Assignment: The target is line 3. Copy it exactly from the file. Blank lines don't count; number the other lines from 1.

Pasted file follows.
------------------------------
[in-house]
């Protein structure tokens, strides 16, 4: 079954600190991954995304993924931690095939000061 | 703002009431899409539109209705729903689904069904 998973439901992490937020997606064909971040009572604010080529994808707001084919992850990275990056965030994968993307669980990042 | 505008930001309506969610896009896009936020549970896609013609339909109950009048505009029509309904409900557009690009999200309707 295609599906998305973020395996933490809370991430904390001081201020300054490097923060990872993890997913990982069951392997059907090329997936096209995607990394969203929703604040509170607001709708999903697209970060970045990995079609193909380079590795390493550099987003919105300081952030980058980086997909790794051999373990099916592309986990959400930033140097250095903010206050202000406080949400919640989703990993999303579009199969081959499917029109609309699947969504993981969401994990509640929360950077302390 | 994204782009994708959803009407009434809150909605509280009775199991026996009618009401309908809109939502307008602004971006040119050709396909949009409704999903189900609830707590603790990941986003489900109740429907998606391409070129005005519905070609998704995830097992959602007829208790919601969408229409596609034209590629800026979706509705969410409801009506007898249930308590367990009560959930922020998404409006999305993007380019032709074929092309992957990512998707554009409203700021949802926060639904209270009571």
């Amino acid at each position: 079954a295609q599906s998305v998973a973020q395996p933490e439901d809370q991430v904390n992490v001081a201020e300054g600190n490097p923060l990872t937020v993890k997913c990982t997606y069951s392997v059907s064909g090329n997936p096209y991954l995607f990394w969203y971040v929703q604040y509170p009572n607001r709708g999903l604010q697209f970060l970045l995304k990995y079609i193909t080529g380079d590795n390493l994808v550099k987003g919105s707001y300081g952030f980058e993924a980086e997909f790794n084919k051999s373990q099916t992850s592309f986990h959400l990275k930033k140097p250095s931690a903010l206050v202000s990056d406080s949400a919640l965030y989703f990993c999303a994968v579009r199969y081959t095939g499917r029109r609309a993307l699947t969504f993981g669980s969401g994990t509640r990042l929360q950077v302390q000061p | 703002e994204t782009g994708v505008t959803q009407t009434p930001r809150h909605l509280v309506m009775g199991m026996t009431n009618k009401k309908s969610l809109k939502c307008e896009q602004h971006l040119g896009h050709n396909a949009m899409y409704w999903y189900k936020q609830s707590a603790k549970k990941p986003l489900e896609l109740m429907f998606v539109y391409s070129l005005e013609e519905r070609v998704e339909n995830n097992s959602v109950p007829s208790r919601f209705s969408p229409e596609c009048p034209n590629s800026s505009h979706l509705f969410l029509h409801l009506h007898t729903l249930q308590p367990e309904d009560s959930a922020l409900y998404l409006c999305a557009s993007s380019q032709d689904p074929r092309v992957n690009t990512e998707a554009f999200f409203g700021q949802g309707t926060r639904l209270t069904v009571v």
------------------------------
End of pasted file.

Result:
């Amino acid at each position: 079954a295609q599906s998305v998973a973020q395996p933490e439901d809370q991430v904390n992490v001081a201020e300054g600190n490097p923060l990872t937020v993890k997913c990982t997606y069951s392997v059907s064909g090329n997936p096209y991954l995607f990394w969203y971040v929703q604040y509170p009572n607001r709708g999903l604010q697209f970060l970045l995304k990995y079609i193909t080529g380079d590795n390493l994808v550099k987003g919105s707001y300081g952030f980058e993924a980086e997909f790794n084919k051999s373990q099916t992850s592309f986990h959400l990275k930033k140097p250095s931690a903010l206050v202000s990056d406080s949400a919640l965030y989703f990993c999303a994968v579009r199969y081959t095939g499917r029109r609309a993307l699947t969504f993981g669980s969401g994990t509640r990042l929360q950077v302390q000061p | 703002e994204t782009g994708v505008t959803q009407t009434p930001r809150h909605l509280v309506m009775g199991m026996t009431n009618k009401k309908s969610l809109k939502c307008e896009q602004h971006l040119g896009h050709n396909a949009m899409y409704w999903y189900k936020q609830s707590a603790k549970k990941p986003l489900e896609l109740m429907f998606v539109y391409s070129l005005e013609e519905r070609v998704e339909n995830n097992s959602v109950p007829s208790r919601f209705s969408p229409e596609c009048p034209n590629s800026s505009h979706l509705f969410l029509h409801l009506h007898t729903l249930q308590p367990e309904d009560s959930a922020l409900y998404l409006c999305a557009s993007s380019q032709d689904p074929r092309v992957n690009t990512e998707a554009f999200f409203g700021q949802g309707t926060r639904l209270t069904v009571v």